The Road to a Merchant SuperApp

How we tried, failed, and tried again — to build a full-fledged platform for our merchant partners.

The Road to a Merchant SuperApp

By Sooraj Rajmohan

Earlier this year, during a visit to Gojek’s HQ in Jakarta, a few of us from the Gojek Marketing team had a craving to try Indonesia’s famed fried delicacy — pisang goreng.

Today, fulfilling such food cravings is a simple process. GoFood — Gojek’s food delivery product — lists 400,000+ merchants. You search for the outlet you want to order from, select the item and quantity, check out, and pay either via cash or Gojek’s digital wallet GoPay. Then, you sit back and watch the little Gojek driver partner on the screen zoom their way to the restaurant, and bring you some fried banana goodness. 😍

Simple. Fast. Reliable.

Rewind a few years, and things didn’t look so good.

First, some context

When GoFood launched in 2015, expansion and adoption happened rapidly. The orders started piling in, and we were struggling to keep up with demand. Initially, we’d simply list food merchants on our marketplace, send demand their way, and fulfil it through our fleet of driver partners.

We were building for our consumers and driver partners, but merchants were always a key component of our ecosystem. If Gojek is an iceberg, the consumer-facing Super App is the part above water. In this story, we’ll dive beneath the surface to explore another key component — GoBiz, our merchant SuperApp.

But before GoBiz, there was GoResto.

The Merchant Problem

If we had ordered ourselves that pisang goreng in the early days of GoFood, things would have worked very differently.

You see, merchants were onboarded by the GoFood team by uploading their menus to our systems. We’d look through these menus to find our fried banana of choice, and make an order, which would be relayed directly to a driver partner. This partner would then go to the restaurant and place the order (which is when the merchant partner gets involved in the process).

So, while our bananas are fried, the driver partner would wait around, and when the order is ready, pay in cash. The problem with this approach was that there was no record of the transaction besides a booking on GoFood and a receipt handed to the driver partner.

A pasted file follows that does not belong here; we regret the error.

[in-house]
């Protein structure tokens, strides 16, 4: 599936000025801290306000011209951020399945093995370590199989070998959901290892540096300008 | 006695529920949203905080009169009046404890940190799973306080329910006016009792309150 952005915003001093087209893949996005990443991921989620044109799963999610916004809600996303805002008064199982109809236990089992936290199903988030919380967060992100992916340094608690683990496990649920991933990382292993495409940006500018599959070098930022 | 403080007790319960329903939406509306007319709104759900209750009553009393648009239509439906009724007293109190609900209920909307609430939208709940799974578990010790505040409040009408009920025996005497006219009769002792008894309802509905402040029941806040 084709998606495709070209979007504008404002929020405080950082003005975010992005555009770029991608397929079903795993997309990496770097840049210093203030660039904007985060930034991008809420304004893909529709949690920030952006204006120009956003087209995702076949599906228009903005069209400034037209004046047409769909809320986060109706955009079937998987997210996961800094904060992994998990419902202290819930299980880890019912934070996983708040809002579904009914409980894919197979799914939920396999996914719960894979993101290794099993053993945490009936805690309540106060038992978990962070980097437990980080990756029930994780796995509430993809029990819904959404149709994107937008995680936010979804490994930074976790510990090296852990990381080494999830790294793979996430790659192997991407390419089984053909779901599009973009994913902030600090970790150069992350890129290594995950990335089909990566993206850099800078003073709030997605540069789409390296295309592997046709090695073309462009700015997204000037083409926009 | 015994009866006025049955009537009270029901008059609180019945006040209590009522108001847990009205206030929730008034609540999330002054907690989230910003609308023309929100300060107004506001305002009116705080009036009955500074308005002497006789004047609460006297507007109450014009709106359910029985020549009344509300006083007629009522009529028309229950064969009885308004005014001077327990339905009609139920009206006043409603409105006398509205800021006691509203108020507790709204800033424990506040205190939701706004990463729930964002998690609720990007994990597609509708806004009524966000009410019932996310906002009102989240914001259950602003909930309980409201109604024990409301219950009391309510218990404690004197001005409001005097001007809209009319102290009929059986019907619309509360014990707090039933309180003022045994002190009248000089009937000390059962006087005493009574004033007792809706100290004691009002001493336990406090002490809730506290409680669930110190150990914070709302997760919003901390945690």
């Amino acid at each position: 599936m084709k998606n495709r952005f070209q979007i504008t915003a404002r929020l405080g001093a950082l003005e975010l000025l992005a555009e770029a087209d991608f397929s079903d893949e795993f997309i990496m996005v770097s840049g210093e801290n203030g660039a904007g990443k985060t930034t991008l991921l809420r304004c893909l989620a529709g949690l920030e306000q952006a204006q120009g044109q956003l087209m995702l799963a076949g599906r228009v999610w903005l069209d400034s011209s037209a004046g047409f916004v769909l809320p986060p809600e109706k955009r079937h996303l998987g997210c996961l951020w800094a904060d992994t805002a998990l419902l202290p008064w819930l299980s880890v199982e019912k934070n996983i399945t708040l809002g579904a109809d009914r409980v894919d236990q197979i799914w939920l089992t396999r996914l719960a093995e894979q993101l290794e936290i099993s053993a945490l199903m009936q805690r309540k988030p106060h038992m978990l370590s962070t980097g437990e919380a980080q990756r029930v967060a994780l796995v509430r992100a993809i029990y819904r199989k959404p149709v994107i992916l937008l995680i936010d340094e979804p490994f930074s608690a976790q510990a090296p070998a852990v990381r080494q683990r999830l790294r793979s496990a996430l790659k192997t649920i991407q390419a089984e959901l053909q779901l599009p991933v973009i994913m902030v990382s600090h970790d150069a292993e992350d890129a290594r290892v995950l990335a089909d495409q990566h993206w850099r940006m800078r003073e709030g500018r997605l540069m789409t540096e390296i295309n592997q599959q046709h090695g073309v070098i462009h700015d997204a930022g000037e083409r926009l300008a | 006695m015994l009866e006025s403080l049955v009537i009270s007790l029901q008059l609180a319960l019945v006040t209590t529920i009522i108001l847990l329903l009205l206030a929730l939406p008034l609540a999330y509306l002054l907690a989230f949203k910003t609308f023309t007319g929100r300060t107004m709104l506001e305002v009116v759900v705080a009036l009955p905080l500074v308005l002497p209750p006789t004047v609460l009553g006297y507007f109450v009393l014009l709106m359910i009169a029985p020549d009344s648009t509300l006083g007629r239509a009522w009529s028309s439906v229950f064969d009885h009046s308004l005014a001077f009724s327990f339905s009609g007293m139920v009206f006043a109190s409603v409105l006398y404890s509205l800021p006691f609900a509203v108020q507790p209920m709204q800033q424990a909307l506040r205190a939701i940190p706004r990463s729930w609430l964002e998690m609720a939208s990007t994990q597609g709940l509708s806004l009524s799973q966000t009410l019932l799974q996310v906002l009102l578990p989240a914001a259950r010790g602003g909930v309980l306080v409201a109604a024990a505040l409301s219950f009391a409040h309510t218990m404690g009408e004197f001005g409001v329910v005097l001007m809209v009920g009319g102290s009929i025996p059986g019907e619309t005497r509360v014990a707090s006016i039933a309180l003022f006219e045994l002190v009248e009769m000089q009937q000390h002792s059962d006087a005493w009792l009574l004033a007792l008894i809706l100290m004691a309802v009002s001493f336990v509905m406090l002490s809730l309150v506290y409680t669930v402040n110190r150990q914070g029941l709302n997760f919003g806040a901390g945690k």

This was an inefficient system, for driver partners, and our customers.

Oh, and those merchants? Things weren’t rosy for them either.

Let’s assume our pisang goreng place is a GoFood partner (meaning Gojek collects commissions for the increased demand we send their way), and also part of a larger chain. When we place the order, GoFood will assign it to one outlet of the chain. However, our driver partner may decide to visit another outlet and pick up the order from there.

At the end of the month, our restaurant partners would be invoiced for commission that was due to us, based on sales as reported by the GoFood app. This meant we were charging some merchants commission for sales their outlet may have never made.

We spent a lot of time and resources addressing merchant complaints. 🤦‍♂️

Then there was the matter of control.

If a merchant partner was not open for business on a particular day, wanted to update their menu, or indicate items as out of stock, they had to call Gojek Customer Care. During this time, orders might still be coming in.

Let’s just say we weren’t doing ourselves any favours. 🤷🏻‍♂️

There was a lot that needed fixing here, and it could only be done by integrating merchants more deeply into our ecosystem. So that’s what we did.

The birth of GoResto

Towards the end of 2016, a concept was developed for an app that would cater to GoFood merchant partners, and by early 2017 GoResto — which is what we called it at the time — was ready. You can read more about the product research process that went into making GoResto here).

With GoResto, we addressed some of the problems outlined earlier.

1. Electronic payments

All of Gojek’s driver partners had GoPay e-wallets associated with their accounts. With GoResto, we did the same for GoFood merchants. Transactions between driver and merchant partners would now be wallet-to-wallet, not cash. Gojek would deduct any applicable commission immediately from the merchant wallet. This made the reconciliation process with merchants simpler.

2. PIN exchange for restaurant verification

To eliminate fraud, driver partners would also need to share a PIN with the merchant while picking up the order. This electronic handshake helped us verify they were indeed picking up the right order from the right outlet.